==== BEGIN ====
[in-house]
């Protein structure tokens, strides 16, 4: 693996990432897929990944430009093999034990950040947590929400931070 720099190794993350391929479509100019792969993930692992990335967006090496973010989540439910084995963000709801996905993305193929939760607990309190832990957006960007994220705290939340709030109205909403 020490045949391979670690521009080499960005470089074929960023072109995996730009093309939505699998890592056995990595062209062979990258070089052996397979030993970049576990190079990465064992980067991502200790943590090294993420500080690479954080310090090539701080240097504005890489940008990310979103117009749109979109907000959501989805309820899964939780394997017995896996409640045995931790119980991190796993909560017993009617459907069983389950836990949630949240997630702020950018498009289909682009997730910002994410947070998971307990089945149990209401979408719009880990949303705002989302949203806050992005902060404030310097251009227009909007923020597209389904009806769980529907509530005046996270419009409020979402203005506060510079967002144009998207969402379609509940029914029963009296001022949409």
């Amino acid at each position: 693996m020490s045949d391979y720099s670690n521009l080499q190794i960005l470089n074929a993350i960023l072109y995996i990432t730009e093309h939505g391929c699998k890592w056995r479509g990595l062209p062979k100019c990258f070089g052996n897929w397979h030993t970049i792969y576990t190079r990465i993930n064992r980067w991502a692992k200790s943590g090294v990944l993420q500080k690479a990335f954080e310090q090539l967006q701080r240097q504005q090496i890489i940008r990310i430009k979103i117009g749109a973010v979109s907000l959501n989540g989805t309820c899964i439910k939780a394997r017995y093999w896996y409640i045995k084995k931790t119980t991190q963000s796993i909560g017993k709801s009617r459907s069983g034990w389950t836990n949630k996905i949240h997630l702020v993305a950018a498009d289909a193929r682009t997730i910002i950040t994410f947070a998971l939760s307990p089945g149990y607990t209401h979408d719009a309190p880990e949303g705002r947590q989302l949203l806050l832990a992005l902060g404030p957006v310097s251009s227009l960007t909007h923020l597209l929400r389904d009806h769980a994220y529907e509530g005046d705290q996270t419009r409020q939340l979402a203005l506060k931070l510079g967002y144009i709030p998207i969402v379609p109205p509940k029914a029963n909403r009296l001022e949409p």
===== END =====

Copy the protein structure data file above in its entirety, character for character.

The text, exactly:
[in-house]
């Protein structure tokens, strides 16, 4: 693996990432897929990944430009093999034990950040947590929400931070 720099190794993350391929479509100019792969993930692992990335967006090496973010989540439910084995963000709801996905993305193929939760607990309190832990957006960007994220705290939340709030109205909403 020490045949391979670690521009080499960005470089074929960023072109995996730009093309939505699998890592056995990595062209062979990258070089052996397979030993970049576990190079990465064992980067991502200790943590090294993420500080690479954080310090090539701080240097504005890489940008990310979103117009749109979109907000959501989805309820899964939780394997017995896996409640045995931790119980991190796993909560017993009617459907069983389950836990949630949240997630702020950018498009289909682009997730910002994410947070998971307990089945149990209401979408719009880990949303705002989302949203806050992005902060404030310097251009227009909007923020597209389904009806769980529907509530005046996270419009409020979402203005506060510079967002144009998207969402379609509940029914029963009296001022949409």
């Amino acid at each position: 693996m020490s045949d391979y720099s670690n521009l080499q190794i960005l470089n074929a993350i960023l072109y995996i990432t730009e093309h939505g391929c699998k890592w056995r479509g990595l062209p062979k100019c990258f070089g052996n897929w397979h030993t970049i792969y576990t190079r990465i993930n064992r980067w991502a692992k200790s943590g090294v990944l993420q500080k690479a990335f954080e310090q090539l967006q701080r240097q504005q090496i890489i940008r990310i430009k979103i117009g749109a973010v979109s907000l959501n989540g989805t309820c899964i439910k939780a394997r017995y093999w896996y409640i045995k084995k931790t119980t991190q963000s796993i909560g017993k709801s009617r459907s069983g034990w389950t836990n949630k996905i949240h997630l702020v993305a950018a498009d289909a193929r682009t997730i910002i950040t994410f947070a998971l939760s307990p089945g149990y607990t209401h979408d719009a309190p880990e949303g705002r947590q989302l949203l806050l832990a992005l902060g404030p957006v310097s251009s227009l960007t909007h923020l597209l929400r389904d009806h769980a994220y529907e509530g005046d705290q996270t419009r409020q939340l979402a203005l506060k931070l510079g967002y144009i709030p998207i969402v379609p109205p509940k029914a029963n909403r009296l001022e949409p």